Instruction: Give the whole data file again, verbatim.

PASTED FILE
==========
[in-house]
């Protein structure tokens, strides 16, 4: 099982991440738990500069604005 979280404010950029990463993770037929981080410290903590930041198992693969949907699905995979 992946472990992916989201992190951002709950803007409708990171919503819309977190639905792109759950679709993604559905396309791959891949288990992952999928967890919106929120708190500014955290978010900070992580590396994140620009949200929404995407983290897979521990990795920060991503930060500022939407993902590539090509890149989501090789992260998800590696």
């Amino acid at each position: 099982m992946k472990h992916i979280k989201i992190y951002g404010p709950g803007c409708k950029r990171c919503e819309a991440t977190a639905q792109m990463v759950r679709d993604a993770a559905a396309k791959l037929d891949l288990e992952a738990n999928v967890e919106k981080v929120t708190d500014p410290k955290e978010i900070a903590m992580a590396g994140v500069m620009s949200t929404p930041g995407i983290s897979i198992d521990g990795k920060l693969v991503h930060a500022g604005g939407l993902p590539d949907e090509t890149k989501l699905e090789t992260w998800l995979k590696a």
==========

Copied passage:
[in-house]
């Protein structure tokens, strides 16, 4: 099982991440738990500069604005 979280404010950029990463993770037929981080410290903590930041198992693969949907699905995979 992946472990992916989201992190951002709950803007409708990171919503819309977190639905792109759950679709993604559905396309791959891949288990992952999928967890919106929120708190500014955290978010900070992580590396994140620009949200929404995407983290897979521990990795920060991503930060500022939407993902590539090509890149989501090789992260998800590696």
């Amino acid at each position: 099982m992946k472990h992916i979280k989201i992190y951002g404010p709950g803007c409708k950029r990171c919503e819309a991440t977190a639905q792109m990463v759950r679709d993604a993770a559905a396309k791959l037929d891949l288990e992952a738990n999928v967890e919106k981080v929120t708190d500014p410290k955290e978010i900070a903590m992580a590396g994140v500069m620009s949200t929404p930041g995407i983290s897979i198992d521990g990795k920060l693969v991503h930060a500022g604005g939407l993902p590539d949907e090509t890149k989501l699905e090789t992260w998800l995979k590696a």